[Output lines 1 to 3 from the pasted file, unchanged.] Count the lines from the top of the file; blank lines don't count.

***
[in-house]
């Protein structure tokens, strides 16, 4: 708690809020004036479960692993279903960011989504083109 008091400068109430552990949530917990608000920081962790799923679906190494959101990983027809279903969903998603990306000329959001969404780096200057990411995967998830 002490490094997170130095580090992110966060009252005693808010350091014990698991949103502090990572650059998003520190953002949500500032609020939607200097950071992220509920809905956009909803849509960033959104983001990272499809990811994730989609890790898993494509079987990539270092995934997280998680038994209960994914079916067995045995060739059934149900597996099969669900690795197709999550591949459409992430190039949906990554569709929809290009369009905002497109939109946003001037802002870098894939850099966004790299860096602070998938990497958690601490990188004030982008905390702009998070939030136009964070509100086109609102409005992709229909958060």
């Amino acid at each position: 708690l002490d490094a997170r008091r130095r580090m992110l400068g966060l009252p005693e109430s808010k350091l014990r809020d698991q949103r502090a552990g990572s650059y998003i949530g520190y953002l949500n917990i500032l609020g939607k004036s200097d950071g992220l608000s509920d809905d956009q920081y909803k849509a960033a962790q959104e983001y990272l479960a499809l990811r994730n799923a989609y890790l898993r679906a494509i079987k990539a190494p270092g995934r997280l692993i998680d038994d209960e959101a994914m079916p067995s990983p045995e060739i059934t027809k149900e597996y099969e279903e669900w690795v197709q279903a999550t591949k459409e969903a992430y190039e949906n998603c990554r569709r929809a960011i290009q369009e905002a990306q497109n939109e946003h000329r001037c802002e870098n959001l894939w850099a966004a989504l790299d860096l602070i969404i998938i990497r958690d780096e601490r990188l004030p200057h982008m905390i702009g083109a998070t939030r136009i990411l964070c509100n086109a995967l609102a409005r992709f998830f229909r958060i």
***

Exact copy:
[in-house]
């Protein structure tokens, strides 16, 4: 708690809020004036479960692993279903960011989504083109 008091400068109430552990949530917990608000920081962790799923679906190494959101990983027809279903969903998603990306000329959001969404780096200057990411995967998830 002490490094997170130095580090992110966060009252005693808010350091014990698991949103502090990572650059998003520190953002949500500032609020939607200097950071992220509920809905956009909803849509960033959104983001990272499809990811994730989609890790898993494509079987990539270092995934997280998680038994209960994914079916067995045995060739059934149900597996099969669900690795197709999550591949459409992430190039949906990554569709929809290009369009905002497109939109946003001037802002870098894939850099966004790299860096602070998938990497958690601490990188004030982008905390702009998070939030136009964070509100086109609102409005992709229909958060």
């Amino acid at each position: 708690l002490d490094a997170r008091r130095r580090m992110l400068g966060l009252p005693e109430s808010k350091l014990r809020d698991q949103r502090a552990g990572s650059y998003i949530g520190y953002l949500n917990i500032l609020g939607k004036s200097d950071g992220l608000s509920d809905d956009q920081y909803k849509a960033a962790q959104e983001y990272l479960a499809l990811r994730n799923a989609y890790l898993r679906a494509i079987k990539a190494p270092g995934r997280l692993i998680d038994d209960e959101a994914m079916p067995s990983p045995e060739i059934t027809k149900e597996y099969e279903e669900w690795v197709q279903a999550t591949k459409e969903a992430y190039e949906n998603c990554r569709r929809a960011i290009q369009e905002a990306q497109n939109e946003h000329r001037c802002e870098n959001l894939w850099a966004a989504l790299d860096l602070i969404i998938i990497r958690d780096e601490r990188l004030p200057h982008m905390i702009g083109a998070t939030r136009i990411l964070c509100n086109a995967l609102a409005r992709f998830f229909r958060i």